JONATHAN COHN DECEMBER 6, 2010
Via Politico's Sarah Kliff, I see that the latest Republican idea for repealing health care reform is to use the "doc fix" as a political wedge.
As my colleague Jonathan Chait explains, Medicare reimbursements for physicians include an annual update that the federal government keeps postponing. Because the formula is, in effective, cumulative, allowing the update to go into effect now would result in a fairly dramatic cut in doctor reimbursement—enough, possibly, to disrupt seniors' access to care. (I'm not sure how disruptive the cut would really be, but let's leave discussion that for another time.)
Until recently, Congress has made these postponements without finding offsetting revenue or savings. But efforts to do that again over the past year have been difficult, in part because fiscal conservatives have objected (reasonably) that Congress should start finding ways to pay for it. Earlier this year, Congress passed, and President Obama signed, a very short-term extensions. But now that extension is about to run out. And, according to Kliff's reporting, some Republicans see a political opportunity. They say they won't support the doc fix unless Obama and his allies pay for it by cutting the Affordable Care Act's public health and prevention fund.
You can see why Republicans would like this approach. One of their most successful strategies on health care reform has been to pit the elderly, who already have universal health care through Medicare, against the non-elderly, who would benefit from the Affordable Care Act's subsidies and investments. (My colleague Harold Pollack has discussed the merits of the public health fund many times.) If Obama and his allies refuse to pay for the doc fix with the Affordable Care Act's public health funds, Republicans could accuse them of taking something that belongs to seniors and giving it to everybody else.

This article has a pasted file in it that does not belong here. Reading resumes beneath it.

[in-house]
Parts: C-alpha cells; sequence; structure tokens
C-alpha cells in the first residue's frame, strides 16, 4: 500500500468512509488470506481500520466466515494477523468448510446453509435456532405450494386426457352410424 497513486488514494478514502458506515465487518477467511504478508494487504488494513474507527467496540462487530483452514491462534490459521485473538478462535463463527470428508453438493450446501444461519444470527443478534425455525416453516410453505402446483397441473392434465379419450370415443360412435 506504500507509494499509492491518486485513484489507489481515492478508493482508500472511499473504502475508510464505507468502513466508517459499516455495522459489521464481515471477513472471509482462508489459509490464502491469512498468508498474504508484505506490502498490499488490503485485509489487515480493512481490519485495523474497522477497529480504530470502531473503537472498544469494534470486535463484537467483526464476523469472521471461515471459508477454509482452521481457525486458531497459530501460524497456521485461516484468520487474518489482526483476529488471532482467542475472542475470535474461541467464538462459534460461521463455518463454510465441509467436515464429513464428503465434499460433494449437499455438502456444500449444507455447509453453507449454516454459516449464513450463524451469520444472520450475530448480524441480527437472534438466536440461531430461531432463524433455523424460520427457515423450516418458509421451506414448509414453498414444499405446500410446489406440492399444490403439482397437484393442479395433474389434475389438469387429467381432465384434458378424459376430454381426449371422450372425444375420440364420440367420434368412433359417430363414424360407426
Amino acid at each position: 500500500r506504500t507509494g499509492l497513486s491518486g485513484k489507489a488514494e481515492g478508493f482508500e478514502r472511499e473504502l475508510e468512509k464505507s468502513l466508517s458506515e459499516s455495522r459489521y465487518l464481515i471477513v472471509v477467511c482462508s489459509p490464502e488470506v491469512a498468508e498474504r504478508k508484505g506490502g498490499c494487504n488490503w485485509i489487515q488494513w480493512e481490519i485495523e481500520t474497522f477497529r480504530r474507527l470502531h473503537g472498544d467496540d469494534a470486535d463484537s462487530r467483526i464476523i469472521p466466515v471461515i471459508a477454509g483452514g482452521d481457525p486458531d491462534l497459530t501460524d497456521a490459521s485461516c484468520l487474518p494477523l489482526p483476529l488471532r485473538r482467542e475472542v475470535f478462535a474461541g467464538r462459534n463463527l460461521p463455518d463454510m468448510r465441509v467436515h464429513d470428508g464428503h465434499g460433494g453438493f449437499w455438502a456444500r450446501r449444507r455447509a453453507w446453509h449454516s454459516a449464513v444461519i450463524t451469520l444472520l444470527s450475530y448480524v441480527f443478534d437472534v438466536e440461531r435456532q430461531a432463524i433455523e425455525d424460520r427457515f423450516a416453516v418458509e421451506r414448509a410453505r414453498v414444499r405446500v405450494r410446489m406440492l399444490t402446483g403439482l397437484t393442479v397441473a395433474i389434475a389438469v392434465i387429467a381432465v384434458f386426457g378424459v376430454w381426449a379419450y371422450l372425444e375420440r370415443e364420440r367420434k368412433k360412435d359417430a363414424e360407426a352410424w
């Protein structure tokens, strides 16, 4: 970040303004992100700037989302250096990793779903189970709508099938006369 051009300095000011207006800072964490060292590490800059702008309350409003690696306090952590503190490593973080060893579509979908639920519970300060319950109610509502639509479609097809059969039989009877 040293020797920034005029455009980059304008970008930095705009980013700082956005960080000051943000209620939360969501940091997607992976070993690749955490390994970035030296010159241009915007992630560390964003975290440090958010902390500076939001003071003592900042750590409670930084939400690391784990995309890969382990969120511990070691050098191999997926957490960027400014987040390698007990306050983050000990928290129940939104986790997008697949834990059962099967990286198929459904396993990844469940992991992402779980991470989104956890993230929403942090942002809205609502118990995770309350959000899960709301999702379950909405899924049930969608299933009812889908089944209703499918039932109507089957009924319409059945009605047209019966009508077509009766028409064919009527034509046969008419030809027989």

But that's just one way of looking at it. Remember, Republicans insist that Democrats agree to extend tax cuts that benefit only the very wealthiest Americans--and that they do so without offsetting revenue increases or tax cuts. I don't have the precise, one-year figures handy. But, based on official ten-year projections, those tax cuts are about twice as costly as the doc fix. In other words, if Republicans weren't insisting on tax cuts for the rich, there would be plenty of money for adjusting Medicare physician payments--and quite a bit left over for other purposes.
It's pretty simple, really: We could pay for the physician adjustment by gutting public health funds or we could pay for it by letting tax cuts for some very, very rich people go back to what they were in the Clinton era. You tell me which makes more sense.